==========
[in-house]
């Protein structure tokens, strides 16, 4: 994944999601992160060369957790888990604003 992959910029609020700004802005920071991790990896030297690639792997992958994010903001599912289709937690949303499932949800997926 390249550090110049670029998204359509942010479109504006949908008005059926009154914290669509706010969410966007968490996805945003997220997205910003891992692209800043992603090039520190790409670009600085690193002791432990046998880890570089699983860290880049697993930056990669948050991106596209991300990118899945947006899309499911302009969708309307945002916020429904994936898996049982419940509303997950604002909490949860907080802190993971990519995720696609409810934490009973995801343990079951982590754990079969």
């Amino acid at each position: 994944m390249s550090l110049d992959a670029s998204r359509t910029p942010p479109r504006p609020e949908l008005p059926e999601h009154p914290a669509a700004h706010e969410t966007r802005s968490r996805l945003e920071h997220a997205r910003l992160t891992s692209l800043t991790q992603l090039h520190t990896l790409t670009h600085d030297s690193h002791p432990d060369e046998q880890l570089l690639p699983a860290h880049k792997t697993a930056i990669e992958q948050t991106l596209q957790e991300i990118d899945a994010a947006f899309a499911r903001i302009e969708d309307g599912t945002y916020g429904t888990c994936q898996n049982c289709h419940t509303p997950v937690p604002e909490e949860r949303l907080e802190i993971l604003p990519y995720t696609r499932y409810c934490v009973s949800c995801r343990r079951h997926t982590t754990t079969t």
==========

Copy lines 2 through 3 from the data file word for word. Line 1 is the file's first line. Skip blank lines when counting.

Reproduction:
């Protein structure tokens, strides 16, 4: 994944999601992160060369957790888990604003 992959910029609020700004802005920071991790990896030297690639792997992958994010903001599912289709937690949303499932949800997926 390249550090110049670029998204359509942010479109504006949908008005059926009154914290669509706010969410966007968490996805945003997220997205910003891992692209800043992603090039520190790409670009600085690193002791432990046998880890570089699983860290880049697993930056990669948050991106596209991300990118899945947006899309499911302009969708309307945002916020429904994936898996049982419940509303997950604002909490949860907080802190993971990519995720696609409810934490009973995801343990079951982590754990079969």
């Amino acid at each position: 994944m390249s550090l110049d992959a670029s998204r359509t910029p942010p479109r504006p609020e949908l008005p059926e999601h009154p914290a669509a700004h706010e969410t966007r802005s968490r996805l945003e920071h997220a997205r910003l992160t891992s692209l800043t991790q992603l090039h520190t990896l790409t670009h600085d030297s690193h002791p432990d060369e046998q880890l570089l690639p699983a860290h880049k792997t697993a930056i990669e992958q948050t991106l596209q957790e991300i990118d899945a994010a947006f899309a499911r903001i302009e969708d309307g599912t945002y916020g429904t888990c994936q898996n049982c289709h419940t509303p997950v937690p604002e909490e949860r949303l907080e802190i993971l604003p990519y995720t696609r499932y409810c934490v009973s949800c995801r343990r079951h997926t982590t754990t079969t």